FIG. 2 shows a perspective view of a stationary covering device in accordance with one aspect of the present invention that provides a consistent coverage zone for the fixed shading target area.

FIGS. 3(A) and (B) show side elevation views of the stationary covering device of FIG. 2, providing coverage to the shading target zone below the canopy, at predictable solar altitude angles for twelve o'clock p.m. (Noon), two o'clock p.m., and four o'clock p.m, on June 21, at 34 degrees North latitude.

FIG. 4 shows a plan view of a cover for the canopy of the covering device in accordance with the present invention.

FIG. 5 shows a side elevation view of the canopy of the present invention as it can be rotated around a vertical longitudinal axis.

FIG. 6 shows a sectional side view of the covering device of the present invention supported by a fixed vertical axis element.

FIG. 7 shows a sectional detail view of an extendible and retractable support rib.

FIG. 8 shows a perspective view of another embodiment of the stationary covering device having a cantilevered support.

DETAILED DESCRIPTION OF PREFERRED EMBODIMENTS

In the following description, numerous specific details are set forth in order to provide a thorough understanding of the invention. One skilled in the art would recognize, however, that the invention might be practiced without some or all of these specific details. In other instances, well known methods, procedures, and/or components have not been described in detail so as to not unnecessarily obscure the novel aspects of this invention.

The canopy for a stationary covering device in accordance with the present invention is intended to overcome the aforementioned shortcomings through a novel and original canopy design that provides convenient, effective and consistent outdoor protection to a fixed target area throughout the day. Briefly, the present invention provides such protection by a novel and unique approach that modifies the symmetrical shape of the conventional canopy to an asymmetrical shape in a stationary covering device. The canopy shape, according to the present invention, is designed to take into account the solar angles encountered during daylight hours, and the amount of coverage area required to comfortably protect shading targets at a fixed location, such as typical outdoor table and chair arrangements in a stationary setting.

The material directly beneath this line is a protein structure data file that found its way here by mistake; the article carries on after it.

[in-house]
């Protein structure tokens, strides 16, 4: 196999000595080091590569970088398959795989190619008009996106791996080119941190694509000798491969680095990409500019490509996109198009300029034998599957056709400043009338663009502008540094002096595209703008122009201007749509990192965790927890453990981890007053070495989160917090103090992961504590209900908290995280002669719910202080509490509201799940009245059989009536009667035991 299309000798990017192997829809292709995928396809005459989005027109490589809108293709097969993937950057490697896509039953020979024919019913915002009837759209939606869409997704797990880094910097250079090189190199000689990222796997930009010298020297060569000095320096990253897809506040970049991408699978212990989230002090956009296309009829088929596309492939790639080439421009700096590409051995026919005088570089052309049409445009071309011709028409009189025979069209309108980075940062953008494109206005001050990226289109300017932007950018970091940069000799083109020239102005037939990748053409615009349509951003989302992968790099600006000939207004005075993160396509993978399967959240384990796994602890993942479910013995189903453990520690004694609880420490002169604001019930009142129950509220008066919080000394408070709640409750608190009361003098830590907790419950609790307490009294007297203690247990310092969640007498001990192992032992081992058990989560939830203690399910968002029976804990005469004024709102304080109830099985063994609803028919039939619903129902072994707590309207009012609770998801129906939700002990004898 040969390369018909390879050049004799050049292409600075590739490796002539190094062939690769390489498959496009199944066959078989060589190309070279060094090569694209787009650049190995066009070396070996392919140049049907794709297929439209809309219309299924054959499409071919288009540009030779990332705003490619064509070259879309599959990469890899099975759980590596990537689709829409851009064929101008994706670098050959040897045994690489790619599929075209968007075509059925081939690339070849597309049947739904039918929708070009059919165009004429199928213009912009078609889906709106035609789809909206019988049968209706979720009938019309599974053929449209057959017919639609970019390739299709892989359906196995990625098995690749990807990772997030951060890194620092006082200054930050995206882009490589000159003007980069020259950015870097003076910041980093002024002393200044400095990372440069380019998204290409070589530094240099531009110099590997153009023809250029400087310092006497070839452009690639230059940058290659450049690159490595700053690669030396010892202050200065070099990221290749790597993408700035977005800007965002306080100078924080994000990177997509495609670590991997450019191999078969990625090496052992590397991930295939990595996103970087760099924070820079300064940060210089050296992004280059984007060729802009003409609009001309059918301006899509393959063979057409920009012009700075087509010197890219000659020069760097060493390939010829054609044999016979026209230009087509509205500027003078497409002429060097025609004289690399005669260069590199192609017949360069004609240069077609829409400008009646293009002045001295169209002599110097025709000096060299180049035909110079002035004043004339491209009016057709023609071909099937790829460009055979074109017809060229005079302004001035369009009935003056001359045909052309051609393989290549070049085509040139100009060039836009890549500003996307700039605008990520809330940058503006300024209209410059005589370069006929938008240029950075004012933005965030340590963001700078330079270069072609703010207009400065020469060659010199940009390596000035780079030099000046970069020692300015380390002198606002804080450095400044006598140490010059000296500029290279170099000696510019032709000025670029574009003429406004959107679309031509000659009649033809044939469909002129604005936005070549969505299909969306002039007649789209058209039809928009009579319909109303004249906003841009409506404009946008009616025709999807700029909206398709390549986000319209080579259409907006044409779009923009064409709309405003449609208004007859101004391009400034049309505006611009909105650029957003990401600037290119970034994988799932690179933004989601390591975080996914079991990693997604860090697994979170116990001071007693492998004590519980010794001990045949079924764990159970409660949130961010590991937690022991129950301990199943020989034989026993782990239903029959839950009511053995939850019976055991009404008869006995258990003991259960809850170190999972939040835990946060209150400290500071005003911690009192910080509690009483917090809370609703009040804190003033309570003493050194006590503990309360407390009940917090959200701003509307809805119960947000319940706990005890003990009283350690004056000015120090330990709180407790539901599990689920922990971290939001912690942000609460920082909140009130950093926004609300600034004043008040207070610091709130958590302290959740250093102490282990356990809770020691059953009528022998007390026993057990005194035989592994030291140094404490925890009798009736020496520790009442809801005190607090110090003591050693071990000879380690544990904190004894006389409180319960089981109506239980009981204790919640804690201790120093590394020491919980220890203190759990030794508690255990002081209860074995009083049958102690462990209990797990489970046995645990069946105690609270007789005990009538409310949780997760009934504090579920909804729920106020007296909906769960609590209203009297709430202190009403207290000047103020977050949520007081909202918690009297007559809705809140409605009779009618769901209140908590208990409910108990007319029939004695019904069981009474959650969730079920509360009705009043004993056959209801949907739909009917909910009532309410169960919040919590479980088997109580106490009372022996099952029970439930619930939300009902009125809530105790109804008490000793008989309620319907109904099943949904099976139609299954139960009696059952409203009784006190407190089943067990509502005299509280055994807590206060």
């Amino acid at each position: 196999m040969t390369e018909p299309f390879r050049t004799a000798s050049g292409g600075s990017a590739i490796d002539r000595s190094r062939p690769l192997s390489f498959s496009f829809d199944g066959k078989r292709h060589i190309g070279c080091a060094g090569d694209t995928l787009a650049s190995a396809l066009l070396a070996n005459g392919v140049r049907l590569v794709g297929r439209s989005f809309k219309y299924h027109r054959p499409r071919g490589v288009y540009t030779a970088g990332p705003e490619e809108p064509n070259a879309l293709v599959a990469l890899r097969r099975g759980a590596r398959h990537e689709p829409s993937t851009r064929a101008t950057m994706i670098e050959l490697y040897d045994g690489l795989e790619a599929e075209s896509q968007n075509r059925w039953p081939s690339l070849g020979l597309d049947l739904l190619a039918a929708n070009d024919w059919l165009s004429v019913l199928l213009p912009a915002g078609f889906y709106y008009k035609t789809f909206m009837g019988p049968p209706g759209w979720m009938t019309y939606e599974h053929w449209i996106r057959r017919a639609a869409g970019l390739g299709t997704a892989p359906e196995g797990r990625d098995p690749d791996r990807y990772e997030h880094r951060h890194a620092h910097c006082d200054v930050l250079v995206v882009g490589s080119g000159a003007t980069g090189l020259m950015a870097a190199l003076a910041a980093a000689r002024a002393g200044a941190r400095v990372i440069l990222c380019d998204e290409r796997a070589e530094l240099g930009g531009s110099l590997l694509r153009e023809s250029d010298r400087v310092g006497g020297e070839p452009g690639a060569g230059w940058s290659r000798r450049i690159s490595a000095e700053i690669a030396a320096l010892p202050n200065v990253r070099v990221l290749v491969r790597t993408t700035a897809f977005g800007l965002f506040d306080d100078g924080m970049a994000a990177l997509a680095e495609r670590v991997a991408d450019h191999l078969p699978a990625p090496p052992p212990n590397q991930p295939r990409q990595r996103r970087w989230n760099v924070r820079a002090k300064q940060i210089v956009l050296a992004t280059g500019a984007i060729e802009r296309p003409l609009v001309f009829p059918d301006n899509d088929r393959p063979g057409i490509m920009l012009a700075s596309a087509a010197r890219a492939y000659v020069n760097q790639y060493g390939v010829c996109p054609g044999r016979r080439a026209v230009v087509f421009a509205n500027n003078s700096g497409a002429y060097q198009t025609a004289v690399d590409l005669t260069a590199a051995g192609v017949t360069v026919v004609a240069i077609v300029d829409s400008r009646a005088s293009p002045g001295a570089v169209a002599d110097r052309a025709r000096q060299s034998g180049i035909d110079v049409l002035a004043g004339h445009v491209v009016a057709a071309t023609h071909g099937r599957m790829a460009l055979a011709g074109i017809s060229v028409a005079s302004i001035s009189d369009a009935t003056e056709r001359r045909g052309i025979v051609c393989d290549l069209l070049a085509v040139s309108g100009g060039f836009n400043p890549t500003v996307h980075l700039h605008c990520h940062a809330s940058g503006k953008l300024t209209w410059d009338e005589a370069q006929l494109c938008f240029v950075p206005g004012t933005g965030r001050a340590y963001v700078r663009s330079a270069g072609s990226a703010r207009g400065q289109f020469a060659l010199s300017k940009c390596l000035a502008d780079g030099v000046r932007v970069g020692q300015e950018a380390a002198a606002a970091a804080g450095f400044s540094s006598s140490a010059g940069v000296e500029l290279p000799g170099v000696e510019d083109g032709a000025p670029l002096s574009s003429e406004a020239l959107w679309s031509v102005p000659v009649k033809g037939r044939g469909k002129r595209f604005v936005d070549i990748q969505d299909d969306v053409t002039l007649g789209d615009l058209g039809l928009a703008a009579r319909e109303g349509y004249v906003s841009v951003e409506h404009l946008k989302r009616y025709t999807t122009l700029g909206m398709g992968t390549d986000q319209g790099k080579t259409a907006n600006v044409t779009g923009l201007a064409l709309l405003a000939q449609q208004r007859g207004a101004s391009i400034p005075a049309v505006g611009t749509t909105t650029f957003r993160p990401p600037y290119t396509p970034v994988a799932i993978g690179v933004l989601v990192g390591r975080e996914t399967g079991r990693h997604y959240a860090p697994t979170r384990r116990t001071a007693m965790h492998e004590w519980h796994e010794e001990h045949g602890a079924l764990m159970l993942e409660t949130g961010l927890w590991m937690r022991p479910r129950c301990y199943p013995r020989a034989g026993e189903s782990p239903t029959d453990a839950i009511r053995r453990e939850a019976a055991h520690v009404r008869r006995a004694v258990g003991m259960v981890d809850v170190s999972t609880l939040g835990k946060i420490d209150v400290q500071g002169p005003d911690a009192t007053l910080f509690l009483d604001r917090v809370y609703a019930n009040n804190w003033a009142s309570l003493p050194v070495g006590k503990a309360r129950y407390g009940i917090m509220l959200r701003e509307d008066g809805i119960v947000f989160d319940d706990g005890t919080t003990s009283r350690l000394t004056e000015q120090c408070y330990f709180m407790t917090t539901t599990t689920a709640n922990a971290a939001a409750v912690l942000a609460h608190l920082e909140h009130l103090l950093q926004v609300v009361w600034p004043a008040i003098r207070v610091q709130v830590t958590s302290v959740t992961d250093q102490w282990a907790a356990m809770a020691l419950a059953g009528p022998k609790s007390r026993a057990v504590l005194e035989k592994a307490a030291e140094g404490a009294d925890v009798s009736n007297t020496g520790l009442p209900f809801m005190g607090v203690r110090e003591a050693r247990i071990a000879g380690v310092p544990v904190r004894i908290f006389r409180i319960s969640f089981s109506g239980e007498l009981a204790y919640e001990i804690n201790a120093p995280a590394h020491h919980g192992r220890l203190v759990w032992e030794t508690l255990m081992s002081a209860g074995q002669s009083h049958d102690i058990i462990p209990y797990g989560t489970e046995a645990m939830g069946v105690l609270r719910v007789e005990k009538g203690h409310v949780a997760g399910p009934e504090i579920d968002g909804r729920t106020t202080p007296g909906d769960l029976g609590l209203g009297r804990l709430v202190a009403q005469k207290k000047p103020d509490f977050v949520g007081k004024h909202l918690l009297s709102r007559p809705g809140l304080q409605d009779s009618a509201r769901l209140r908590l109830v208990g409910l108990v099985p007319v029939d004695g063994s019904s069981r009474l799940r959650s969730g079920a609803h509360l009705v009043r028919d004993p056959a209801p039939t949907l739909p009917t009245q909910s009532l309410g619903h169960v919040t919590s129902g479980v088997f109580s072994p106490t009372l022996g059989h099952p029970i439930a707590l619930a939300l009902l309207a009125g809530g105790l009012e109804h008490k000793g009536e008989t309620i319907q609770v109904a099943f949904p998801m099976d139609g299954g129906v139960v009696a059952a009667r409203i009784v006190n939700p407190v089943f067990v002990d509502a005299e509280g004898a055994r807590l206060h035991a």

OVERALL DESCRIPTION OF THE INVENTION

The “Canopy”

The canopy for a stationary covering or shading device in accordance with the present invention comprises a cover that has a vertex point that is characterized by a fixed uppermost point, or tip, at the highest culminating point of the canopy from which the canopy extends. According to the invention, the canopy includes unequal extensions from the vertex point, which is an asymmetrically positioned vertex point around which the canopy of the invention is rotatable. A fixed longitudinal axis defines the elevation height both for mounting and for rotating the canopy. In this way, the canopy provides a consistent coverage zone for a desired stationary area when it is rotated from a first canopy position to a second canopy position. In one exemplary embodiment, the canopy can be used to create a fixed location shading zone at various times of the day based on the predictable angles of the sun as it changes position.

The “Cover”

The cover can be any device that provides outdoor protection, including protection from light, harmful rays (e.g., sun, ultraviolet, etc.), rain, dust, etc. The cover can also be made of various suitable material, including pliable material supple enough to bend freely or repeatedly without breaking, such as cloth, plastic, nylon, etc. For example, the cloth can be woven, felted, or knitted, natural or synthetic fibers and filaments. Such natural or synthetic fibers and filaments can be made of lightweight ultraviolet resistant material and/or material that yields adjustably to varying weather conditions and/or conditions of device use. The cover can be a single integrated unit or it can be made up sub-units, e.g., cloth, molded pieces, etc., that are pieced together to provide the protection function of the cover.